I stand in my door and look over the low fields of Drynam.
No man but the one man has known me, no child but the one
Grew big at my breast, and what are my sorrows beside
That pride and that glory? I come from devotions on Sunday
And leave them to pity or spite; and though I who had music have none
but crying of seagulls at morning and calling of curlews at night,
I wake and remember my beauty and think of my son
Who would stare the loud fools into silence
And rip the dull parish asunder.

Small wonder indeed he was wild with breeding and beauty
And why would my proud lad not straighten his back from the plough?
My son was not got and I bound in a cold bed of duty
Nor led to the side of the road by some clay-clabbered lout.
No, but rapt by a passionate poet away from the dancers
To curtains and silver and firelight,
Oh wisely and gently he drew down the pale shell of satin
And all the bright evening’s adornment and clad me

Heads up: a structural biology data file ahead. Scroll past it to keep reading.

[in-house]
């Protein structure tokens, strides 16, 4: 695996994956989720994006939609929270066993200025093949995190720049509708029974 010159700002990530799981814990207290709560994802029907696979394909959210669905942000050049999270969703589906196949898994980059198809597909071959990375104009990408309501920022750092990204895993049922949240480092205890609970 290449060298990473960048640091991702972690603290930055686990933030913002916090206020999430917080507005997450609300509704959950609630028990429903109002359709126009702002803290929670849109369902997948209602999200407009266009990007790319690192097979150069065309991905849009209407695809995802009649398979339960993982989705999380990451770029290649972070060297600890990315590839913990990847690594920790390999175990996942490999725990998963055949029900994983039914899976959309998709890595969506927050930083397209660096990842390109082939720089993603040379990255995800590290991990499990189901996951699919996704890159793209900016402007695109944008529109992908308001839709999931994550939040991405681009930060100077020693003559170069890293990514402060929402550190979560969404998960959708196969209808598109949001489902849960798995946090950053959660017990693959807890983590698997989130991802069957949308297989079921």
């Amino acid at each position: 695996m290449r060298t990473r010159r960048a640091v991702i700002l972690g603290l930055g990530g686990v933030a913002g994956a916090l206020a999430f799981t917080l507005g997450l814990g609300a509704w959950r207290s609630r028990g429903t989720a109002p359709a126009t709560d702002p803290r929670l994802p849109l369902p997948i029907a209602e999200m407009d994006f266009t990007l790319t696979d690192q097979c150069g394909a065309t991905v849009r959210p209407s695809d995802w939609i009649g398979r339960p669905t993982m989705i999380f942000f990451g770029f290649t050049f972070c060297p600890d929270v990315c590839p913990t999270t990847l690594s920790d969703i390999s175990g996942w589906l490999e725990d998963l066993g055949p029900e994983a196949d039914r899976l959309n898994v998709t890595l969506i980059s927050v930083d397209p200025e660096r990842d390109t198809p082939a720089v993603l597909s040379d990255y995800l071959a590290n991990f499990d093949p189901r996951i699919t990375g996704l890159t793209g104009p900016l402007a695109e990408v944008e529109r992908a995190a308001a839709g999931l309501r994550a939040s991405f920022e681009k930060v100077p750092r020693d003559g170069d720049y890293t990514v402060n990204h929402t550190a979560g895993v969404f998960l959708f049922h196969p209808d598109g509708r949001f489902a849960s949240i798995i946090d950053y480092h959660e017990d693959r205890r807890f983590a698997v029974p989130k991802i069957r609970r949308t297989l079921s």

Again in the garment of glory, the joy of his eyes.

I stand in my door and look over the low fields of Drynam
When skies move westward, the way he will come from the war
Maybe on adorning of March when a thin sun is shining
And starlings have blacked the thorn
He will come, my bright limb of glory, my mettlesome wild one
With coins in his pocket and tales on the tip of his tongue
And the proud ones that slight me will bring back forgotten politeness
To see me abroad on the roads with my son,
The two of us laughing together or stepping in silence.

Text posted on Facebook by Niall MacDonagh, 19 Aug. 2018 [with some typographical corrections: BS].